The United States Supreme Court's 1954 landmark decision, Brown v. Board of Education, set into motion a process of desegregation that would eventually transform American public schools. This book provides a comprehensive and up-to-date assessment of how Brown's most visible effectcontact between students of different racial groupshas changed over the fifty years since the decision.
Using both published and unpublished data on school enrollments from across the country, Charles Clotfelter uses measures of interracial contact, racial isolation, and segregation to chronicle the changes. He goes beyond previous studies by drawing on heretofore unanalyzed enrollment data covering the first decade after Brown, calculating segregation for metropolitan areas rather than just school districts, accounting for private schools, presenting recent information on segregation within schools, and measuring segregation in college enrollment.
Two main conclusions emerge. First, interracial contact in American schools and colleges increased markedly over the period, with the most dramatic changes occurring in the previously segregated South. Second, despite this change, four main factors prevented even larger increases: white reluctance to accept racially mixed schools, the multiplicity of options for avoiding such schools, the willingness of local officials to accommodate the wishes of reluctant whites, and the eventual loss of will on the part of those who had been the strongest protagonists in the push for desegregation. Thus decreases in segregation within districts were partially offset by growing disparities between districts and by selected increases in private school enrollment.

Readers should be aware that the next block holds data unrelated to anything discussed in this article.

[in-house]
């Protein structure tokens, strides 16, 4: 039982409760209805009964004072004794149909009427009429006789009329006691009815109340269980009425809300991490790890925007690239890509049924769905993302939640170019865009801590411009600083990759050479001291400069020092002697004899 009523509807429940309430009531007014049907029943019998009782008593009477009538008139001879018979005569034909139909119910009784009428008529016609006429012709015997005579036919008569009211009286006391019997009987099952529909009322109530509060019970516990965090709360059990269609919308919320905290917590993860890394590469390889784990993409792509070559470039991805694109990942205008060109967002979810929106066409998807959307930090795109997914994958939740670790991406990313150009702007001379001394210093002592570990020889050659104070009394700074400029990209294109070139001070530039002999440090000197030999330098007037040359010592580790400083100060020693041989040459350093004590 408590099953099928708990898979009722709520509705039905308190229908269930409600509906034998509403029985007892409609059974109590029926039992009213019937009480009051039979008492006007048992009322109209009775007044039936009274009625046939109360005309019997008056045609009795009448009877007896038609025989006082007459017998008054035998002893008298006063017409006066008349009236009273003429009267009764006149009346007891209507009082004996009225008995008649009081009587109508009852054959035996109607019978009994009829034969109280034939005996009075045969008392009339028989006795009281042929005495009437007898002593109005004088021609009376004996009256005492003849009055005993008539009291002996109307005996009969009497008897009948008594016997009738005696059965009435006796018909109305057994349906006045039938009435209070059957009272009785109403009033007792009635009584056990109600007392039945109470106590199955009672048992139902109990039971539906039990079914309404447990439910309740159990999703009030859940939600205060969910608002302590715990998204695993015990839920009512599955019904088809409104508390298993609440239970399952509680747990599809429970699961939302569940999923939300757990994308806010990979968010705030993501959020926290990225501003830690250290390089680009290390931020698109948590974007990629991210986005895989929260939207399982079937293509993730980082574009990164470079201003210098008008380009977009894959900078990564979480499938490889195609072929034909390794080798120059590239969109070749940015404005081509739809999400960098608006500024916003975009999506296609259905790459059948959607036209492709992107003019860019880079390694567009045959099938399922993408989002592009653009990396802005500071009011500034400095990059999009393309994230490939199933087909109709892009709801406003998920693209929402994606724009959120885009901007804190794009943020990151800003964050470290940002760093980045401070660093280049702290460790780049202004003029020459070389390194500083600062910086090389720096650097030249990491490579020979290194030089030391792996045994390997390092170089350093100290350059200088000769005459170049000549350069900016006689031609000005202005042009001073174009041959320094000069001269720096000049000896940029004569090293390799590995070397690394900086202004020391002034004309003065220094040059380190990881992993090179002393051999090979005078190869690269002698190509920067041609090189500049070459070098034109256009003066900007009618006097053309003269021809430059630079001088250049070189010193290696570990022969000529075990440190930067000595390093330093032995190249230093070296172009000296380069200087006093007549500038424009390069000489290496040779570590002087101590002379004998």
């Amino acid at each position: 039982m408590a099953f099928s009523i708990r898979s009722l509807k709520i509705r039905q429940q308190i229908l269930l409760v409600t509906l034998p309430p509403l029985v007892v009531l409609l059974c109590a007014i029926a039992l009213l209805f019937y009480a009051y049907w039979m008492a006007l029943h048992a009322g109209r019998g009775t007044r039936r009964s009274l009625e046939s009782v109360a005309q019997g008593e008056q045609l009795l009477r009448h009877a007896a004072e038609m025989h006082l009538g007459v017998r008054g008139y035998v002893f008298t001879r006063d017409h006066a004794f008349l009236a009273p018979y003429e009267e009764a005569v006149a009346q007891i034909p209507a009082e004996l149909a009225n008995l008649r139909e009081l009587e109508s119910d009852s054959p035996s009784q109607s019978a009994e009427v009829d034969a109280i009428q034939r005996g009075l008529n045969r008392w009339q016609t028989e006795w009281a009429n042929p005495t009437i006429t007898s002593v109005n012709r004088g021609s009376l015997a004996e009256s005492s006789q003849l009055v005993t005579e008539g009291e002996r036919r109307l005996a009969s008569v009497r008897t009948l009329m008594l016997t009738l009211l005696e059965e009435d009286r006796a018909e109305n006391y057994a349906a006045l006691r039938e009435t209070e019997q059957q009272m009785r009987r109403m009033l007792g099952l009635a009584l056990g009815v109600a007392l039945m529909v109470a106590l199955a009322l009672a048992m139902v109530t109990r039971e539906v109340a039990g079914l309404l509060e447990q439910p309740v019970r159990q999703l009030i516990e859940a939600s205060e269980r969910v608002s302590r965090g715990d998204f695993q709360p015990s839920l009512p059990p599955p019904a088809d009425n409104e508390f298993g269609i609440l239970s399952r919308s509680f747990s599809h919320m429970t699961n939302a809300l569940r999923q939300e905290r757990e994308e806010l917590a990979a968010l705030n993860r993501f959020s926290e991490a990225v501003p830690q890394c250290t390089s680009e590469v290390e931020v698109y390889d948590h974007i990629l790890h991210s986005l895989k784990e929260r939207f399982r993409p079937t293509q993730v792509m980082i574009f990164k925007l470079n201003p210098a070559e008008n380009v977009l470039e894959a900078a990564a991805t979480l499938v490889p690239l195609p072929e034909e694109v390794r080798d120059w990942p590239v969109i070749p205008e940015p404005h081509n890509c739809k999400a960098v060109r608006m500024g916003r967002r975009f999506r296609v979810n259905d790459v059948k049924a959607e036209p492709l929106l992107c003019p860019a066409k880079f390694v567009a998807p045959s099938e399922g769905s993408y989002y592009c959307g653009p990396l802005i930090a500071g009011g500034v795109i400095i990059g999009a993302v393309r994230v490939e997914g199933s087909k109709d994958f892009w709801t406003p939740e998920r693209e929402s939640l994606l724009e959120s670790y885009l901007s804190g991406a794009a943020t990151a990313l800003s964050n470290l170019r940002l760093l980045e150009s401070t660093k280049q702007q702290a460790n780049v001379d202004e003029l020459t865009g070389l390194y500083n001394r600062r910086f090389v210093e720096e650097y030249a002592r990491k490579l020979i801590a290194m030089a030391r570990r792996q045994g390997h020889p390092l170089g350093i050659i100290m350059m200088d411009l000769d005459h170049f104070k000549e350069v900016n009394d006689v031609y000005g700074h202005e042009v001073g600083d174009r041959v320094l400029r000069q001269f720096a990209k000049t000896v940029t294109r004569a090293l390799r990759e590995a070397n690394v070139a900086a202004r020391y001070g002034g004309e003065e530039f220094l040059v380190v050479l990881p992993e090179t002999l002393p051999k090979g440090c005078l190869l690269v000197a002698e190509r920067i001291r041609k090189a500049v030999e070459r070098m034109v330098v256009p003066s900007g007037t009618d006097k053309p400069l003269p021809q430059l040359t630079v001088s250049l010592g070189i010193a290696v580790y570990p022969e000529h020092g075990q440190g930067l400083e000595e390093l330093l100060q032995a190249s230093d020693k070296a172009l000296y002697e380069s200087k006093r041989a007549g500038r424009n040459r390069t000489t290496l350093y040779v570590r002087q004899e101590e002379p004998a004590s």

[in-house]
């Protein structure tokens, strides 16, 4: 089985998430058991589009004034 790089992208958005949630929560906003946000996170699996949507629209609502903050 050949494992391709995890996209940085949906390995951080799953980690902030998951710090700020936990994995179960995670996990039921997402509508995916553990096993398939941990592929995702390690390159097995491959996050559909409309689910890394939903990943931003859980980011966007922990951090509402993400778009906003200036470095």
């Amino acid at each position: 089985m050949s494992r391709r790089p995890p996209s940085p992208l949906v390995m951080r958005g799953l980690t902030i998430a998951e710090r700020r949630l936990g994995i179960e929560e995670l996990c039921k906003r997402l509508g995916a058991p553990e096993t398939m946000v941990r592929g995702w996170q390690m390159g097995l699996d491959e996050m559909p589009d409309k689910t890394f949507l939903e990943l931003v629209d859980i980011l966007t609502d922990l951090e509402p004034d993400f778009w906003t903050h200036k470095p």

|Publisher:||Princeton University Press|
|Edition description:||New Edition|
|Product dimensions:||6.00(w) x 9.10(h) x 0.80(d)|
Table of Contents
List of Illustrations ix
List of Tables xi
Walls Came Tumbling Down 13
The Legacies of Brown and Milliken 44
Residential Segregation and "White Flight" 75
The Private School Option 100
Inside Schools: Classrooms and School Activities 126
Higher Learning and the Color Line 148
So What? 178
Methodological Appendix 201